NEW YORK, FEB. 4 -- After last Thursday night's game at Madison Square Garden between the Knicks and Bullets, former New York Coach Stu Jackson, fired earlier this season, skipped merrily past a pack of cynical, doomsday beat reporters.

Jackson, one of many people whose careers have flowered after departing this fabled arena, was smiling broadly. "Hey fellas," said the NBA's new director of operations. "Good to see you all again."

Jackson scurried toward freedom. He left behind a coach, John MacLeod, who would try again to explain one of those nights when the sputtering Knicks had lost to another overachieving side. Somehow, in the course of a few puzzling seasons, the Knicks have devolved from legitimate contenders into serious lottery material and a graveyard for coaches.

In New York, where this sort of digression is usually cause for prompt action, the natives are indeed getting restless. The Knicks are just one-half game ahead of ninth place in the Eastern Conference, and oblivion. Chants of "Al Must Go," directed at General Manager Al Bianchi, are becoming third-quarter rituals. MacLeod, who replaced Jackson after a 7-8 start, is a target by default. If Bianchi goes at the end of the season and the completion of his one-year contract, then MacLeod is sure to follow.

"Tomorrow is another day," said MacLeod, an upbeat Midwesterner a bit out of place in the negativity capital of the world. "We'll put our socks and shoes on, and be heard from before the year is through."

But while MacLeod waxes optimistically, his players are noticeably downbeat. The local media have fingered chemistry problems, substitution vagaries and even Patrick Ewing's alleged leadership failings as reasons for the Knicks' embarrassing 20-25 mark.

The theories are relentless, and quite often farfetched: Power forward Charles Oakley, averaging fewer than eight shots per game, is shooting too much. Mark Jackson, point guard of the future in 1989, is suddenly too slow. Ewing, among the league's top five leaders in points, rebounds and blocks, hasn't stepped up in the fourth quarter.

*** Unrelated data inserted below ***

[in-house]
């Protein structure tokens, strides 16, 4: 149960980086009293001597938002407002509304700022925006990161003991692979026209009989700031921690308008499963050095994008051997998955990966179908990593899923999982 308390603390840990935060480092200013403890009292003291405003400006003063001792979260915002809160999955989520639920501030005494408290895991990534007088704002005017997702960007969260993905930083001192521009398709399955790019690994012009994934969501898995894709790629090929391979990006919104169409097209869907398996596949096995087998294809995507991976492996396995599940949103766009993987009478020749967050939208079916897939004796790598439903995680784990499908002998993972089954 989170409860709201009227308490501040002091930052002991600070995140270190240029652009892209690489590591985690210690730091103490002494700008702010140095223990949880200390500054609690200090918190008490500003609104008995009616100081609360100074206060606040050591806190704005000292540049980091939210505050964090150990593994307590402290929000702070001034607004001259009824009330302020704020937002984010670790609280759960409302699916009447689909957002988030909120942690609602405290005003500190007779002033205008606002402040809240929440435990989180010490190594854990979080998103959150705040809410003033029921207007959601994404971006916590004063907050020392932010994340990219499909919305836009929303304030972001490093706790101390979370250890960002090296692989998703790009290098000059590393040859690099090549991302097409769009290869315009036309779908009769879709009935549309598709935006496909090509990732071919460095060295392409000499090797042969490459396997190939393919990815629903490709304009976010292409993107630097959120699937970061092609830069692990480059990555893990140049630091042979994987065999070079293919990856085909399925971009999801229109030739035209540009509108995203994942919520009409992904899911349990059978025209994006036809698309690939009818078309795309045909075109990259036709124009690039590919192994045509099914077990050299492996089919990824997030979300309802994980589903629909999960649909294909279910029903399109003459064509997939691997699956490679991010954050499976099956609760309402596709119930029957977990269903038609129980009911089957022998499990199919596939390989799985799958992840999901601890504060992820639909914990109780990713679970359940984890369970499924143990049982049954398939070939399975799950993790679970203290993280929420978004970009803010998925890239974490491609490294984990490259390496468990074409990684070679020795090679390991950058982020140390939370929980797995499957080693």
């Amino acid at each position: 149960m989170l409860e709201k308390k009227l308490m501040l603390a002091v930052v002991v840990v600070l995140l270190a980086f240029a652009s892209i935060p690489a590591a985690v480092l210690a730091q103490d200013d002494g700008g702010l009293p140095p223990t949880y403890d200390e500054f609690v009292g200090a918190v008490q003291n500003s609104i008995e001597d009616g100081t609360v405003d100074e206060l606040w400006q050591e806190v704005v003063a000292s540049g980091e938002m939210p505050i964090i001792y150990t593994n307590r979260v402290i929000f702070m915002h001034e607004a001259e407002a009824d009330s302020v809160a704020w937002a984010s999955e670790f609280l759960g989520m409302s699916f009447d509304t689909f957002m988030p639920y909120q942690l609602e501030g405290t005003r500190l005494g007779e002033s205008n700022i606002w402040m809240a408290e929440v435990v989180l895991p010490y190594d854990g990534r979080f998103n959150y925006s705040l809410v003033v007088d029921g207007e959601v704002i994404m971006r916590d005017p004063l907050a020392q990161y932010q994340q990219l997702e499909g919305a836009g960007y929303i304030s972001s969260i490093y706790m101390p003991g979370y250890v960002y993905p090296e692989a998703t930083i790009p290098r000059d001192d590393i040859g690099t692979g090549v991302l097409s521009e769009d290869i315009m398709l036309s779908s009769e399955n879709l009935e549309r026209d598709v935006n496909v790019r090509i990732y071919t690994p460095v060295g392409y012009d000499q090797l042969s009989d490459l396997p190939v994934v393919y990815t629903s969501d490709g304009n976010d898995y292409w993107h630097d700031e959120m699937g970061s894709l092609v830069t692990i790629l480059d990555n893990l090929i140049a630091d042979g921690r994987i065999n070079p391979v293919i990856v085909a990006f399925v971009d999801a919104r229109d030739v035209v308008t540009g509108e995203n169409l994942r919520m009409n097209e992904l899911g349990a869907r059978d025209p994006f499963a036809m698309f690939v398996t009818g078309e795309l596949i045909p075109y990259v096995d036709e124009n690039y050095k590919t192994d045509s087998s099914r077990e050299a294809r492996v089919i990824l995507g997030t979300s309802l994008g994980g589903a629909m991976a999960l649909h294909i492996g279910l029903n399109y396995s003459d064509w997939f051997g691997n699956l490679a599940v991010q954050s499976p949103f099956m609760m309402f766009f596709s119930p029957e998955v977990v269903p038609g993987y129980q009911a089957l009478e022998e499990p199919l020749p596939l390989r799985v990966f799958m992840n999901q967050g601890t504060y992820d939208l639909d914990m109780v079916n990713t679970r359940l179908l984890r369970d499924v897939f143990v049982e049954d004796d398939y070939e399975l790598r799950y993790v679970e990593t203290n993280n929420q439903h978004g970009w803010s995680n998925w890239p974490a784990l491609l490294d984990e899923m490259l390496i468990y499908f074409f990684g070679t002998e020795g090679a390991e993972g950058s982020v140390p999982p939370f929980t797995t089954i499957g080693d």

In truth, this team, no longer young, has been badly depleted of depth and talent, and might not be underachievers at all. Since 1987, when rivals Bianchi and then-coach Rick Pitino took over the club, the Knicks have traded away or dumped more than an entire NBA team -- one that is arguably better than the team that has remained. Washington forward Bernard King, Chicago center Bill Cartwright, San Antonio power forward Sidney Green, San Antonio guard Rod Strickland, Charlotte swingman Johnny Newman and the 22nd pick in the 1989 draft are all gone. Only Oakley and much-injured Kiki Vandeweghe have come in exchange.

For the first time, Ewing has been frustrated enough to demand action from management. Armed with the threat of restricted free agency in June and unrestricted free agency in 1992, Ewing no longer wants to hear how his $4 million-per-year contract is clogging the team's salary cap. "They could go out and get everyone they want right now," Ewing said.

Ewing was particularly depressed Thursday, after watching King take apart the Knicks with a 49-point performance. Ewing never played with King, because the former Georgetown great was injured in the spring of 1987, at the start of King's comeback. Back then, Pitino and Bianchi decided King wouldn't fit into the team's up-tempo system. "I think we would have been very good together," Ewing said. "We'd have two outstanding players we could go to down the stretch."

Instead, the Knicks have only one, and opponents have discovered it is all too easy to sag on Ewing during crunch time. Two seasons ago, when the Knicks finished 12 games ahead of the Bullets and were 35-6 terrors at home, their energy and full-court press drained opponents of all will. After Pitino left, however, Bianchi and Stu Jackson asked the same team to play a half-court style. The Knicks weren't very good at it.

Under MacLeod, the Knicks have tried a modified press and countless lineup permutations. Every active player on the roster has started, with the exception of forward Kenny Walker. Former Maryland star Jerrod Mustaf has gone from backup at center and power forward to starting small forward to the last seat on the bench. "I don't understand it," Mustaf said.

Aging Trent Tucker was resurrected, thrust into the starting lineup at off guard, then forgotten again. Finally, this week, MacLeod announced he would return to the same standard lineup that his predecessor, Jackson, was using. "It's time to settle down and build some chemistry for the playoffs," he said.

Nothing has worked yet, and the Knicks have an awful 10-13 record at the impatient Garden. Bianchi, under great pressure to make a deal before the Feb. 21 trade deadline, insists he will not make a desperate move. Some wonder whether he even is empowered to make a major transaction. "If it's not a good deal, we won't do it," Bianchi said. "I'll put up with the fans, and the chanting. It's all part of New York."

But New York is starting to write off the Knicks, an integral part of the city's sporting consciousness. As the relieved Jackson knows, the team's showbiz owners at Paramount aren't likely to put up with this much longer.